The start of the new parliamentary session is stripped back from its full pomp to a small selection of MPs summonsed to hear the monarch, absent her consort, read the Prime Minister’s plan for Government.

Already heavily trailed in the media, it nakedly focuses on the Prime Minister’s self-interest, rather than the urgent challenges our nation faces.

Many of the bills will be familiar, like the Environment Bill, that toothless piece of legislation we were promised before we left the EU and subject to fierce criticism from Labour and environmentalists alike.

The Police, Crime, Sentencing and Courts Bill is due to return. Woefully falling short of protecting women’s safety, this bill clashes with human rights and criminalises people who do not comply. However, central to the bill is the plan to strip us of our right to protest at a time when we are surrounded by burning injustices. In a year of the G7 and COP26, when global human rights and the existential climate threat loom over our planet, Government want to criminalise us if we cause disruption or even ‘make a noise’ as we fight for our children and grandchildren’s future.

In what should be the ‘Climate Parliament’, we are set to miss our fourth, fifth and sixth carbon budget targets.

One of the 25 pieces of legislation will be the Health and Care Bill, failing to halt the marketisation of healthcare and introducing unaccountable Independent Care Systems, due to distribute billions of pounds in a postcode health lottery which determines whether you get the treatment you need. The much-awaited Social Care White Paper is also due to be published, but as this annual ritual of building expectation has never materialised in anything concrete, you may need to wait for a Labour Government.

The dreaded and shredded Housing White Paper is also set to turn into a bill. This will not help York residents get on the housing ladder, but will help developers grow their profits. Having already spoken in debates on this paper, I will stand up for the city when this is debated in Parliament.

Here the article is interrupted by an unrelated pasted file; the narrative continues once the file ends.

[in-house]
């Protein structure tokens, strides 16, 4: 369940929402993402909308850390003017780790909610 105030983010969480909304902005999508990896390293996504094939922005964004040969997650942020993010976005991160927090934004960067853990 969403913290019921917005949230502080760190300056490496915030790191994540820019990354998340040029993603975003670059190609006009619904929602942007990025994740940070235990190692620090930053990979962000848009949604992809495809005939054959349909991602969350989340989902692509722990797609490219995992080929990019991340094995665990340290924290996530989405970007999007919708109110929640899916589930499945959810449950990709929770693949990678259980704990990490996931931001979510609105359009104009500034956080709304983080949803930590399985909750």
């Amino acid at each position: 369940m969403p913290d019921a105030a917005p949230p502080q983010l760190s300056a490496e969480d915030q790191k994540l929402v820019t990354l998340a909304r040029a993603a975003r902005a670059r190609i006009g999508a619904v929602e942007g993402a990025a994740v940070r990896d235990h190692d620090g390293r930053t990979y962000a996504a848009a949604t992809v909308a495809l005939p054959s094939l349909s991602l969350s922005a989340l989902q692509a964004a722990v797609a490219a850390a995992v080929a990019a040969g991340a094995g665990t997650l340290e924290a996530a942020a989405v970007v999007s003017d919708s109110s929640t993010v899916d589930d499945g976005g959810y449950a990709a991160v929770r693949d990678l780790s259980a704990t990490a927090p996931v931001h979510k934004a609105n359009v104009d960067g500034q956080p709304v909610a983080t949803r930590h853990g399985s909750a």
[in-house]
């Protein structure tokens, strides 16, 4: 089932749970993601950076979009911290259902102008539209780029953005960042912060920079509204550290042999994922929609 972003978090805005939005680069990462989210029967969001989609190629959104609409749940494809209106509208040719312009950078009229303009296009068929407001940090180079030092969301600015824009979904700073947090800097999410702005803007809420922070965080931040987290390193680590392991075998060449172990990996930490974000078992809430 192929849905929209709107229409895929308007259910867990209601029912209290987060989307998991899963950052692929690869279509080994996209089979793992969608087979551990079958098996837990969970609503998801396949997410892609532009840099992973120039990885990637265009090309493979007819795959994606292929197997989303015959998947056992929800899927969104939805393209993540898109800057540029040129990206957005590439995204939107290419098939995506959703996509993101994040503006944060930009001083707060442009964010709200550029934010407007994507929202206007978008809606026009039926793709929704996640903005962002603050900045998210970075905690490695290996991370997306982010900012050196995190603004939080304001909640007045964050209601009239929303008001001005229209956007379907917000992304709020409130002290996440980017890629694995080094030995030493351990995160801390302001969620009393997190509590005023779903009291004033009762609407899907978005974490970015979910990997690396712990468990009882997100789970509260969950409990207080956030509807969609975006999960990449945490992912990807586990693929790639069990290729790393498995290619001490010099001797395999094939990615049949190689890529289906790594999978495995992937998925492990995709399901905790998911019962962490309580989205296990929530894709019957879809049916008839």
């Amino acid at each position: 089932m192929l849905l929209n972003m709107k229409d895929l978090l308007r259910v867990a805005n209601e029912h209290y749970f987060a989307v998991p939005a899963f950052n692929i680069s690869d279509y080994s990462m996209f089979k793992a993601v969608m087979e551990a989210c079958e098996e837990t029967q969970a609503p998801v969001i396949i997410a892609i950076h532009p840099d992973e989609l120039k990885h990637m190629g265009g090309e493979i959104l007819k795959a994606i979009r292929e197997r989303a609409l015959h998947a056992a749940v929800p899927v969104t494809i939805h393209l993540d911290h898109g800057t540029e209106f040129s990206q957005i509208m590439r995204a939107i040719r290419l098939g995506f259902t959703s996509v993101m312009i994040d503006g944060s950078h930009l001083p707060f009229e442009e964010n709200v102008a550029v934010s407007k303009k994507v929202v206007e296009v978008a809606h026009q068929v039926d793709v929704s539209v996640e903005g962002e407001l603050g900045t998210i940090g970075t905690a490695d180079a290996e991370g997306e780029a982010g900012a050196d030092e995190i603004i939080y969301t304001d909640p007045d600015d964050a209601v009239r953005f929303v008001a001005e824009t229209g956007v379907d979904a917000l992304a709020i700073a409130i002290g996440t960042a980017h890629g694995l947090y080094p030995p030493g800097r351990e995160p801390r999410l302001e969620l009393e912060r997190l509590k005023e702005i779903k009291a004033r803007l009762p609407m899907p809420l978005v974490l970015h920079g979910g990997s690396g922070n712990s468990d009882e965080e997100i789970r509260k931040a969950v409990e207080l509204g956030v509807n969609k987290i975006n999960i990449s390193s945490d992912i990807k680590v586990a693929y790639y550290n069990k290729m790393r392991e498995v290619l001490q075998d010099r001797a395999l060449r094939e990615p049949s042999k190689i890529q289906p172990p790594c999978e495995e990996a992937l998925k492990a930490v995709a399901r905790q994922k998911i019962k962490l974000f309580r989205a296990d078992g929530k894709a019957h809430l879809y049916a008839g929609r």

The Government have failed to seize this moment in history to reset our national priorities. So if I were to write the ‘Humble Address’, what would I include?

Firstly, I would want a Green New Deal Bill, which created necessary jobs to decarbonise the economy by 2030. Jobs to retrofit domestic properties, use sustainable energy and see a shift in our transport system onto sustainable travel modes.

Second, I’d create a fully integrated Health and Care service, free at the point of need, where all health and care staff are treated as professionals, and in receipt of that much needed pay rise. However, I would also ensure investment focused on a comprehensive public health agenda to prevent sickness and disease.

Third, my Employment Bill would ban zero-hour contracts to make work secure for the 1 million precarious workers and I would also bring forward better employment rights for the self-employed, building on the Taylor Review, as well as advance employment rights.

Fourth, my Housing Bill would force local authorities to build the housing that local people needed, stopping councils like York’s LibDem/Green administration pandering to housing developers instead of putting the housing needs of this city first. Everyone deserves a good home to grow up in and grow old in.

Fifth, my Urban Regeneration Bill would enable communities to reshape their civic spaces, making them fully accessible to the community and enable our towns and cities to be truly family friendly. Alongside this I would redistribute power and resources away from Westminster into the hands of local communities.

I would want our essential services back in public ownership. This week Labour’s Greater Manchester have committed to run public buses and have a fully integrated public transport system. Imagine that for York. Pollution cut and safer streets. I would also scrap tuition fees for FE and university courses and rebuild a social security system that worked.

When you saw the public support in Wales, this week, having pioneered inspirational legislation, it gives us all a taste of what Labour in power can do. Hold that thought for the next general election. I and my colleagues came into politics to transform our country and tackle the gross inequality that this week’s charade will only extend.